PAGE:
Killer Illegal Immigrant Entered U.S. as ‘Unaccompanied Child’

The illegal immigrant charged with killing 21-year-old Sarah Root while street-racing drunk, entered the U.S. as an “unaccompanied child” three years ago, according to Immigration and Customs Enforcement.

Edwin (aka Eswin) Mejia, an illegal immigrant from Honduras, absconded after ICE declined to detain him following his arrest and posting bail. Mejia remains at-large and is currently on the ICE Most Wanted list.

In a letter to Sen. Ben Sasse (R-NE) responding to a series of his questions, ICE Director Sarah Saldana revealed that Mejia was initially apprehended when he entered the country illegally in 2013 but was granted the special treatment afforded to detained unaccompanied minors from noncontiguous countries, released into the U.S. and never deported.

The answer portion of Saldana’s letter reads:

In May 2013, Edwin Mejia was encountered by the U.S. Customs and Border Protection, U.S. Border Patrol (USBP) near Nogales, Arizona, after entering the United States without inspection. At the time of this encounter, Mr. Mejia was 16 years old and determined to be an unaccompanied child. Shortly after the initiation of removal proceedings against him with the issuance of a Notice to Appear, he was transferred to Department of Health and Human Services; Office of Refugee Resettlement (ORR), as required by law. Mr. Mejia had no recorded criminal history in the United States at this time.

“In June 2013, consistent with applicable law, ORR released Mr. Mejia to his brother in Tennessee. In early 2014, Mr. Mejia relocated with his brother to the Omaha, Nebraska area,” the missive added.

According to the letter, Mejia’s next immigration hearing before an immigration judge was scheduled for April 19, 2016.

In January 2016, Omaha police arrested Mejia after he crashed into Root’s vehicle, allegedly while street-racing drunk. The crash killed Root. ICE has stated that it did not file a detainer against Mejia because his crimes “did not meet ICE’s enforcement priorities.”

In the letter, Saldana walked back the argument that Mejia’s crimes did not meet the “priority” standard.

“After further review, we believe that further enforcement action would have served an important federal interest in this case, as provided for in Secretary Johnson’s November 20, 2014 civil immigration enforcement priorities memo,” she wrote.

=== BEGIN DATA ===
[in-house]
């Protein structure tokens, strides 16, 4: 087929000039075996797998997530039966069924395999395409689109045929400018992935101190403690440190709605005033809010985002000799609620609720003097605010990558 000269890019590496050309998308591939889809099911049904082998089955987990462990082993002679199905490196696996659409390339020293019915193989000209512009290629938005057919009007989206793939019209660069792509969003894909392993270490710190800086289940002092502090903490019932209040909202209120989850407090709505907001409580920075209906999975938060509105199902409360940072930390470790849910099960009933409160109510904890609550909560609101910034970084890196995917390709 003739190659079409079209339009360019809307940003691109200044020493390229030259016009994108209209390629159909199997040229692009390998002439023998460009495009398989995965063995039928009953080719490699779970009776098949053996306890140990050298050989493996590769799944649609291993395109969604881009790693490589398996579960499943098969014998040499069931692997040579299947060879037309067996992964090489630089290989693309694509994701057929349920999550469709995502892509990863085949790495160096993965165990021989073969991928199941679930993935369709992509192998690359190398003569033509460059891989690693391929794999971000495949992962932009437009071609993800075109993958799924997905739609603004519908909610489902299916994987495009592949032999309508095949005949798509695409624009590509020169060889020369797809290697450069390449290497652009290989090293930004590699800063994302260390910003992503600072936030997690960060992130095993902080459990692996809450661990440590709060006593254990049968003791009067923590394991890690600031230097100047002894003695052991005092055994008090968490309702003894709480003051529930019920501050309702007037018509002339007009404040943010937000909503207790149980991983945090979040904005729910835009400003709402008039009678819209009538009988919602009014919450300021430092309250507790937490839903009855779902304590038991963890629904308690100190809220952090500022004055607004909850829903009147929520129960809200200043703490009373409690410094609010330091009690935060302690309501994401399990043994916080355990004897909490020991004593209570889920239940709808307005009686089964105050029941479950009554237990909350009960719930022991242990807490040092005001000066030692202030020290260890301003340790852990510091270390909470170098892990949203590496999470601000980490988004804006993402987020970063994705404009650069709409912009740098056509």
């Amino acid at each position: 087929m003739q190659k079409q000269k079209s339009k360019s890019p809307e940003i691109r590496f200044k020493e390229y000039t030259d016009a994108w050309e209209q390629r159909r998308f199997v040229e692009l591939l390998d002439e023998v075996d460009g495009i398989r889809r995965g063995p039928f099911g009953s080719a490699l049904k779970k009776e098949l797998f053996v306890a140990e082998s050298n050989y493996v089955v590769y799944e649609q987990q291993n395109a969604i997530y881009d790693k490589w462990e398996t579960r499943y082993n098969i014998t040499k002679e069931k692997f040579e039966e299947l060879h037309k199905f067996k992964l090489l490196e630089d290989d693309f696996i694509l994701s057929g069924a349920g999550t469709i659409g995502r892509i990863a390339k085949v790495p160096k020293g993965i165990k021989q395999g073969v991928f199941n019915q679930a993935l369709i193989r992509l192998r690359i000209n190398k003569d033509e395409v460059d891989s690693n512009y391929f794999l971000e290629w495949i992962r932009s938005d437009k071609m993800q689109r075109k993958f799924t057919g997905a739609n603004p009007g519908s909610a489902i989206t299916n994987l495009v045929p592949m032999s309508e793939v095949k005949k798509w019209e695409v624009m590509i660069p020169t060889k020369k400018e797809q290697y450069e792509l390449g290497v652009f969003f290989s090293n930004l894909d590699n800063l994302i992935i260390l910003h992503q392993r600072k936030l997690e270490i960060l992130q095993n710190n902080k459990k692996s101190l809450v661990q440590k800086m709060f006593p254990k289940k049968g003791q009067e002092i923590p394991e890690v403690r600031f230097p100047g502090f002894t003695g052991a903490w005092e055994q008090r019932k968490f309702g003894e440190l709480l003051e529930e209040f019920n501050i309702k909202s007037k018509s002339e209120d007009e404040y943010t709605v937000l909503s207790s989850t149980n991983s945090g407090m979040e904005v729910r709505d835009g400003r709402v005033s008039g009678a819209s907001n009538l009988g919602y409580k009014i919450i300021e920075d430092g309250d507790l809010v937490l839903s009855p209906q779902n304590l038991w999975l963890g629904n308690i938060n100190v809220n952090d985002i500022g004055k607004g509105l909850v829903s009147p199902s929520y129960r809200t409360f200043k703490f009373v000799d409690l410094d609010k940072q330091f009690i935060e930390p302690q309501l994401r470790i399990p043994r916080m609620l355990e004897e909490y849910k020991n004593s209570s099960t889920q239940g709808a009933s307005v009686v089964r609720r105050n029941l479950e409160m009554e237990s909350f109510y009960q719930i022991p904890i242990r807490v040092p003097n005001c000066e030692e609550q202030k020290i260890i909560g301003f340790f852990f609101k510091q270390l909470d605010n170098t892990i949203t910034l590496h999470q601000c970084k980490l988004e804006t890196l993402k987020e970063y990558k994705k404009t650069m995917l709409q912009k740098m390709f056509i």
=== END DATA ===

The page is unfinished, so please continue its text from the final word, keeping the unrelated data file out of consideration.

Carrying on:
Monday Sasse expressed frustration with Saldana’s approach to the Mejia case. Calling her letter “bureaucratic nonsense,” Sasse took the matter to Department of Homeland Security Sec. Jeh Johnson. Sasse wrote in a letter to Johnson:

ICE’s response does not attempt to answer why it did not detain an illegal alien who killed an innocent woman and is now on the run as one of ICE’s most wanted. Director Saldana’s handling of this matter shows no regard for the Root family and continues to be an embarrassment to the hard-working men and women at the Department of Homeland Security. I am referring my questions to your office and look forward to a thorough response as soon as possible.

In his letter to Saldana and Johnson, Sasse asked:

1. Who exactly at ICE was responsible for evaluating whether Mr. Mejia was a threat to public safety?

2. Why did ICE decline to detain Mr. Mejia, despite several requests to do so by the Douglas County Police Department? Were each of these requests denied on a case-by-case basis?

3. In its public statement, ICE referenced the November 20, 2014 immigration executive actions. Why does ICE believe that new policy required the agency not to detain Mr. Mejia?

4. Did anyone within ICE consider Mr. Mejia a flight risk? What steps were taken to ensure he did not flee the country?

5. What is ICE doing now to find Mr. Mejia?

6. Do you consider Mr. Mejia to be a threat to public safety?


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